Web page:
5

I think understand the basics of how Lightning Network works. But what I'm failing to understand is how users will use this in a practical, day to day basis.

Say I want to pay for my Starbucks coffee in store.

I know that in theory, I'll make a deposit into a multi-sig wallet with Starbucks on the main chain. However, this will take at least 10 minutes to be confirmed, and you would have to do it with every party you wanted to transact with for the first time.

So ideally, wouldn't there be some sort of single, intermediary service or protocol that I could enter this multi-sig wallet with instead? And Starbucks would use this service as well, and we wouldn't need that whole dance?

3

However, this will take at least 10 minutes to be confirmed, and you would have to do it with every party you wanted to transact with for the first time.

Not necessarily. The way that some of the LN clients currently work is that they will automatically establish several channels with other nodes for you when you first start the client. So when you want to pay for something at a merchant that you do not have a channel with, you can simply route your payment through one of your open payment channels. There is no need to create a new channel with each individual person you wish to transact with; that's the whole point of being able to route payments.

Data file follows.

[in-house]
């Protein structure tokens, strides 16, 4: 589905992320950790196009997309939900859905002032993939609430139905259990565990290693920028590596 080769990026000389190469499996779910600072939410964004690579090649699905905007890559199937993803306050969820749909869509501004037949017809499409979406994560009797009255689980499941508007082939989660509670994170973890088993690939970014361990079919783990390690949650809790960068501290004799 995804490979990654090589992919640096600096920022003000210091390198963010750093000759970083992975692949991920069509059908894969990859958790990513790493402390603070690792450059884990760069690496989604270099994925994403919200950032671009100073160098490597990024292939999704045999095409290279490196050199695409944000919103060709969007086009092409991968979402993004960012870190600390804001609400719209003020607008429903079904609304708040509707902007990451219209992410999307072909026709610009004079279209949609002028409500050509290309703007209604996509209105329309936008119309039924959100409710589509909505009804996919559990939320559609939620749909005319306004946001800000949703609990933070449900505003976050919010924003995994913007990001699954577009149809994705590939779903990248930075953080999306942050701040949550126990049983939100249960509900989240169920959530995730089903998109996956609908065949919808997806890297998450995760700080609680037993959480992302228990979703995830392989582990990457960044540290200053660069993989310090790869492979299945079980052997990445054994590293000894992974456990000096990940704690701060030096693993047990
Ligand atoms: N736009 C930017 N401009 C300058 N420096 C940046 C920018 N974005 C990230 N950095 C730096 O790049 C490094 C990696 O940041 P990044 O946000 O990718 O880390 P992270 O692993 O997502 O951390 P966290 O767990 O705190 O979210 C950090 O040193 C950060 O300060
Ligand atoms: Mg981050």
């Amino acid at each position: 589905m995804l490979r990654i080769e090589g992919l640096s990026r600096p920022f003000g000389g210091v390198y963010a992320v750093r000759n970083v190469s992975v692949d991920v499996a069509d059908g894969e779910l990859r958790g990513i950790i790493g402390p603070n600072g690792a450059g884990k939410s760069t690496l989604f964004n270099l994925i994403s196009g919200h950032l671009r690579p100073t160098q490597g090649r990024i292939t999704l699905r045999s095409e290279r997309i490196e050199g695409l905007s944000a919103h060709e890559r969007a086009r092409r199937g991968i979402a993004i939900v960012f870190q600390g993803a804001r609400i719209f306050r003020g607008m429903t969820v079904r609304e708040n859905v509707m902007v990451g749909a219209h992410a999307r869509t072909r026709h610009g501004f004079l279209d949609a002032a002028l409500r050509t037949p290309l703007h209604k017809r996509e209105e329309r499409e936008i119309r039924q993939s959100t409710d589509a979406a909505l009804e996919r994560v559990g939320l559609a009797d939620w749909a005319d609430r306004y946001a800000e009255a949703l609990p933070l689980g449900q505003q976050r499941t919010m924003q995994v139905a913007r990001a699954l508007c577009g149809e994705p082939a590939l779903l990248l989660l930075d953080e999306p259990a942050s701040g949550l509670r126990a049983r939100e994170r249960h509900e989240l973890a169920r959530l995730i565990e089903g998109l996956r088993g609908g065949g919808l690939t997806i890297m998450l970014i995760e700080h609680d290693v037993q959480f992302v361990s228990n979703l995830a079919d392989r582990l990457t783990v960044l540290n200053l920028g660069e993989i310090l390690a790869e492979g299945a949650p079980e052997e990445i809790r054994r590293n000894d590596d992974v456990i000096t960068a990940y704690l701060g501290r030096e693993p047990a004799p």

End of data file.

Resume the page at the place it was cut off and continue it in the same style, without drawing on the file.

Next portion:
So ideally, wouldn't there be some sort of single, intermediary service or protocol that I could enter this multi-sig wallet with instead?

Ideally, no. That would mean that there is centralization. What would actually happen is that both you and Starbucks have open payment channels with other people, and you simply route your payment through another person.

0

While I assume there is some other answer to this, here is my understanding of it:

One of the key features of LN is that Channels can stay open indefinitely:

as long as the two parties in the channel continue to cooperate with each other, the channel can stay open indefinitely -- there is no mandatory timeout period.

This means that you can open a channel with Starbucks and reuse this channel for all your future transactions. Of course the opening of the channel (the funding transaction) and closing it has to be on-chain but as with many things in life you have to look at this as an investment - you pay/wait now and over time you get your investment back and even profit from this.

  • Routing payments is a very important concept that is not mentioned in this answer. The answer gives the impression that a lightning user would indeed open a channel with every shop they'd buy from which is not really the case – kim0 Feb 15 '18 at 14:05

Your Answer

By clicking “Post Your Answer”, you agree to our terms of service, privacy policy and cookie policy

Not the answer you're looking for? Browse other questions tagged or ask your own question.